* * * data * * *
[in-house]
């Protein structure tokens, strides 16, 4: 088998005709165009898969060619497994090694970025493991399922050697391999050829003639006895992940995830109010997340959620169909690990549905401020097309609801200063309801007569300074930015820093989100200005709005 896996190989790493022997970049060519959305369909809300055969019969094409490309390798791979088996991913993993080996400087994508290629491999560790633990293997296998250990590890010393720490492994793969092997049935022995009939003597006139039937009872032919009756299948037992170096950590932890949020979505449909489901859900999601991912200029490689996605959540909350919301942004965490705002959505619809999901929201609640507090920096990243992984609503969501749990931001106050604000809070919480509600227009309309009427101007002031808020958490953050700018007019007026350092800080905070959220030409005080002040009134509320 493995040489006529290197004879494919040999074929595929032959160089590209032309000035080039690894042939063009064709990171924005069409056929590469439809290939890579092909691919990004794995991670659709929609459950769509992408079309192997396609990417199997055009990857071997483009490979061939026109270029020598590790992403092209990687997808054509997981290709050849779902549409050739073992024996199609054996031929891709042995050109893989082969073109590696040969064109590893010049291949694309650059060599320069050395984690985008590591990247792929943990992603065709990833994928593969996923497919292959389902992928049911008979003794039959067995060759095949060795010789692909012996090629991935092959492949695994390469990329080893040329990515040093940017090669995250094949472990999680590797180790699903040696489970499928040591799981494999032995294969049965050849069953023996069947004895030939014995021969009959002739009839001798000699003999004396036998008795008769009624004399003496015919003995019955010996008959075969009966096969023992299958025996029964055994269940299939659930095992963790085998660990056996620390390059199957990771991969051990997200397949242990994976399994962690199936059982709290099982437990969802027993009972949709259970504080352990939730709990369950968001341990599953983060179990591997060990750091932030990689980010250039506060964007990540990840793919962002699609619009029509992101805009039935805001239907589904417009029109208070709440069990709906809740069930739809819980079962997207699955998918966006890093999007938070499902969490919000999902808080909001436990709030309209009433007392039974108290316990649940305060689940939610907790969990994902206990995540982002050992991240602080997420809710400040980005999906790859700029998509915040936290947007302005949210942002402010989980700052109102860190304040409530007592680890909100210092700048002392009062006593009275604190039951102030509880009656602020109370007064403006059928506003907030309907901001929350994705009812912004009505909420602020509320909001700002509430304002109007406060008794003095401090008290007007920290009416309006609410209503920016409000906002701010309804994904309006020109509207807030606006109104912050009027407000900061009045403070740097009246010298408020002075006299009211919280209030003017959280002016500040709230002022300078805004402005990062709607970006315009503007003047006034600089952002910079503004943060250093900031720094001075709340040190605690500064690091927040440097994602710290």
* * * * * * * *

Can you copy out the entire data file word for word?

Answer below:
[in-house]
């Protein structure tokens, strides 16, 4: 088998005709165009898969060619497994090694970025493991399922050697391999050829003639006895992940995830109010997340959620169909690990549905401020097309609801200063309801007569300074930015820093989100200005709005 896996190989790493022997970049060519959305369909809300055969019969094409490309390798791979088996991913993993080996400087994508290629491999560790633990293997296998250990590890010393720490492994793969092997049935022995009939003597006139039937009872032919009756299948037992170096950590932890949020979505449909489901859900999601991912200029490689996605959540909350919301942004965490705002959505619809999901929201609640507090920096990243992984609503969501749990931001106050604000809070919480509600227009309309009427101007002031808020958490953050700018007019007026350092800080905070959220030409005080002040009134509320 493995040489006529290197004879494919040999074929595929032959160089590209032309000035080039690894042939063009064709990171924005069409056929590469439809290939890579092909691919990004794995991670659709929609459950769509992408079309192997396609990417199997055009990857071997483009490979061939026109270029020598590790992403092209990687997808054509997981290709050849779902549409050739073992024996199609054996031929891709042995050109893989082969073109590696040969064109590893010049291949694309650059060599320069050395984690985008590591990247792929943990992603065709990833994928593969996923497919292959389902992928049911008979003794039959067995060759095949060795010789692909012996090629991935092959492949695994390469990329080893040329990515040093940017090669995250094949472990999680590797180790699903040696489970499928040591799981494999032995294969049965050849069953023996069947004895030939014995021969009959002739009839001798000699003999004396036998008795008769009624004399003496015919003995019955010996008959075969009966096969023992299958025996029964055994269940299939659930095992963790085998660990056996620390390059199957990771991969051990997200397949242990994976399994962690199936059982709290099982437990969802027993009972949709259970504080352990939730709990369950968001341990599953983060179990591997060990750091932030990689980010250039506060964007990540990840793919962002699609619009029509992101805009039935805001239907589904417009029109208070709440069990709906809740069930739809819980079962997207699955998918966006890093999007938070499902969490919000999902808080909001436990709030309209009433007392039974108290316990649940305060689940939610907790969990994902206990995540982002050992991240602080997420809710400040980005999906790859700029998509915040936290947007302005949210942002402010989980700052109102860190304040409530007592680890909100210092700048002392009062006593009275604190039951102030509880009656602020109370007064403006059928506003907030309907901001929350994705009812912004009505909420602020509320909001700002509430304002109007406060008794003095401090008290007007920290009416309006609410209503920016409000906002701010309804994904309006020109509207807030606006109104912050009027407000900061009045403070740097009246010298408020002075006299009211919280209030003017959280002016500040709230002022300078805004402005990062709607970006315009503007003047006034600089952002910079503004943060250093900031720094001075709340040190605690500064690091927040440097994602710290």